Pillar Seven: Bring Athens and Jerusalem Together

True dialogue is as far as possible from neutrality or indifference. Its basis is the shared conviction that there is truth to be known and that we must both bear witness to the truth given to us and also listen to the witness of others. — Leslie Newbigin, missionary and philosopher [i] 

HBU endeavors to bring together Athens, the world of academic learning, and Jerusalem, the world of faith and Christian practice. Faith and learning, so often seen as separate, and indeed as contraries, are deeply embedded in each other at HBU. In fact, instead of two different worlds, they are part of the same world – twin gifts given to humanity by the Creator and Redeemer. Since the book of nature and the book of scripture have the same author, the rigorous study of nature, what otherwise might be called “secular” learning symbolized by Athens, is a unique act of worship.

Jerusalem has much to teach Athens. Instead of acting like blinders, faith can be a telescope – focusing scholarly research on topics of ultimate importance. Scholarship serves more than the narrow confines of one’s specialty, but is in service of the church and fellow believers. Being made in God’s image, we must be ambitious to find the truth, yet fallen and finite, we must be humble and eager to accept the critiques of our peers. Further, the command to love one’s neighbor can transform the interaction between students and professors from mere information transmission to an initiation into a lifestyle of curiosity, inquiry, integrity, and love.  Because we dwell in Jerusalem, the university is not populated by competitors for grades and prestige, but is composed of co-laborers fulfilling the call to love God with all their minds.

Likewise, Athens brings much to Jerusalem. As the scholarly disciplines fight to rescue knowledge from ignorance, they maintain traditions of rigor and analysis that clarify assumptions, protect circumspect conclusions from speculation, and pose the very questions that make research and investigation possible. Their communities provide both accountability and fellowship. Even more importantly, scholarly learning does not drain the world of its meaning but rather fills it to overflowing with comparisons, images, and measurements. Education makes relationships visible to the mind, and thereby the world of the educated person is deeper, denser, and more beautiful. Because we dwell in Athens, we can exclaim how much better do the heavens declare God’s glory when the heavens are better understood, and how much sweeter are the scriptures when its words are read by one who understands literature, history, art, and philosophy. Indeed, we find it easier to forgive our neighbor when we have greater insight into the nature of humanity.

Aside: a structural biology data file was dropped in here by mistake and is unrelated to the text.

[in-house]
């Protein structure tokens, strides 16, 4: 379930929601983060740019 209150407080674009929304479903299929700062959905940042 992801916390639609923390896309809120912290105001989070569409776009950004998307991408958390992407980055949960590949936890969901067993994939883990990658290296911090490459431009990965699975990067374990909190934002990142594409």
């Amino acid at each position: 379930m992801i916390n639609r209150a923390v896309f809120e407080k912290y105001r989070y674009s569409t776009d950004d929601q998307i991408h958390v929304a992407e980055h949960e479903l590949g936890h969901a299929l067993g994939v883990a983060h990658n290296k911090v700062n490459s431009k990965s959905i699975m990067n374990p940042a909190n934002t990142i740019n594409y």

The interaction of Athens and Jerusalem is manifest throughout HBU:

  • Faculty are committed to their academic discipline and their faith
  • Faculty and staff are engaged in the spiritual and scholarly formation of each student
  • The fruits of faith and reason are shared with the city and wider culture
  • The University community is eager to address topics where Athens and Jerusalem are in apparent tension, including challenges from biblical criticism, concerns about the origin of life, and responses to postmodernism
  • The University facilitates the interaction of Christian faith and the arts through the museum gallery, film festivals, writers’ conferences, and live theater events

We aim to make HBU a place that is both Christian and a University, compromising neither. It is our belief that no compromise is necessary. Athens and Jerusalem share the same Founder, and we dwell in both cities.

[i] Foolishness to the Greeks, Eerdmans, 1986.